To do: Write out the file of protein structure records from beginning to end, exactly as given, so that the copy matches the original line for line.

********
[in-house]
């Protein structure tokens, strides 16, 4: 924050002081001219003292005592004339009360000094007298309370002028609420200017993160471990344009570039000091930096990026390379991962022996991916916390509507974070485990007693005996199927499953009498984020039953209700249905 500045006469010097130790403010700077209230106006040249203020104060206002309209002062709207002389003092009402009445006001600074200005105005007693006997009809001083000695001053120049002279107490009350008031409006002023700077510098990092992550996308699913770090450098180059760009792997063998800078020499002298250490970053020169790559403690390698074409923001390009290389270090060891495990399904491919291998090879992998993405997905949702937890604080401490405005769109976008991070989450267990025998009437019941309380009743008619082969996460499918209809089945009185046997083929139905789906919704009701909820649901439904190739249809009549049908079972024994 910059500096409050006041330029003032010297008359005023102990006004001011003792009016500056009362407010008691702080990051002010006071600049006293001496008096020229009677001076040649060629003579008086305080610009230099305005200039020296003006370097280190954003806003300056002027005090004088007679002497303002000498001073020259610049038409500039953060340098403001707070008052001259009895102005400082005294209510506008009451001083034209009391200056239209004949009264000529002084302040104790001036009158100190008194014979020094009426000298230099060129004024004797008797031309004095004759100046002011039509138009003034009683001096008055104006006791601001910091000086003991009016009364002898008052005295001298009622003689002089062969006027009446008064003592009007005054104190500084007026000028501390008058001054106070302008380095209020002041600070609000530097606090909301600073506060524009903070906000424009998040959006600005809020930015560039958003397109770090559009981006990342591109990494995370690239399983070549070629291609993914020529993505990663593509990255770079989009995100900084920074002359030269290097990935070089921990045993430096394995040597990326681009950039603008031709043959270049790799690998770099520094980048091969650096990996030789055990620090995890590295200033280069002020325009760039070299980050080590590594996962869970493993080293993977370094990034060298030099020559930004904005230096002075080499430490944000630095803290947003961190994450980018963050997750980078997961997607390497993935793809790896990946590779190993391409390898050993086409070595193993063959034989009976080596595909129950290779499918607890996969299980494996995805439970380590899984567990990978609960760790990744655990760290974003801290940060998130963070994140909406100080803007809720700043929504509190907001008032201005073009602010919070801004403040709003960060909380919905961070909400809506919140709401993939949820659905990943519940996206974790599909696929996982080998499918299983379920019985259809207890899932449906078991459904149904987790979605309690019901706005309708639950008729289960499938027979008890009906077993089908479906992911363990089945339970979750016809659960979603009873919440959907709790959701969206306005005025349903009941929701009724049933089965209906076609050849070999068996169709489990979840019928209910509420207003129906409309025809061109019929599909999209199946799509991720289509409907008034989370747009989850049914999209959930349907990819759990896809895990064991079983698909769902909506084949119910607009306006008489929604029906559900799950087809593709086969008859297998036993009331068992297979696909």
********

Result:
[in-house]
């Protein structure tokens, strides 16, 4: 924050002081001219003292005592004339009360000094007298309370002028609420200017993160471990344009570039000091930096990026390379991962022996991916916390509507974070485990007693005996199927499953009498984020039953209700249905 500045006469010097130790403010700077209230106006040249203020104060206002309209002062709207002389003092009402009445006001600074200005105005007693006997009809001083000695001053120049002279107490009350008031409006002023700077510098990092992550996308699913770090450098180059760009792997063998800078020499002298250490970053020169790559403690390698074409923001390009290389270090060891495990399904491919291998090879992998993405997905949702937890604080401490405005769109976008991070989450267990025998009437019941309380009743008619082969996460499918209809089945009185046997083929139905789906919704009701909820649901439904190739249809009549049908079972024994 910059500096409050006041330029003032010297008359005023102990006004001011003792009016500056009362407010008691702080990051002010006071600049006293001496008096020229009677001076040649060629003579008086305080610009230099305005200039020296003006370097280190954003806003300056002027005090004088007679002497303002000498001073020259610049038409500039953060340098403001707070008052001259009895102005400082005294209510506008009451001083034209009391200056239209004949009264000529002084302040104790001036009158100190008194014979020094009426000298230099060129004024004797008797031309004095004759100046002011039509138009003034009683001096008055104006006791601001910091000086003991009016009364002898008052005295001298009622003689002089062969006027009446008064003592009007005054104190500084007026000028501390008058001054106070302008380095209020002041600070609000530097606090909301600073506060524009903070906000424009998040959006600005809020930015560039958003397109770090559009981006990342591109990494995370690239399983070549070629291609993914020529993505990663593509990255770079989009995100900084920074002359030269290097990935070089921990045993430096394995040597990326681009950039603008031709043959270049790799690998770099520094980048091969650096990996030789055990620090995890590295200033280069002020325009760039070299980050080590590594996962869970493993080293993977370094990034060298030099020559930004904005230096002075080499430490944000630095803290947003961190994450980018963050997750980078997961997607390497993935793809790896990946590779190993391409390898050993086409070595193993063959034989009976080596595909129950290779499918607890996969299980494996995805439970380590899984567990990978609960760790990744655990760290974003801290940060998130963070994140909406100080803007809720700043929504509190907001008032201005073009602010919070801004403040709003960060909380919905961070909400809506919140709401993939949820659905990943519940996206974790599909696929996982080998499918299983379920019985259809207890899932449906078991459904149904987790979605309690019901706005309708639950008729289960499938027979008890009906077993089908479906992911363990089945339970979750016809659960979603009873919440959907709790959701969206306005005025349903009941929701009724049933089965209906076609050849070999068996169709489990979840019928209910509420207003129906409309025809061109019929599909999209199946799509991720289509409907008034989370747009989850049914999209959930349907990819759990896809895990064991079983698909769902909506084949119910607009306006008489929604029906559900799950087809593709086969008859297998036993009331068992297979696909």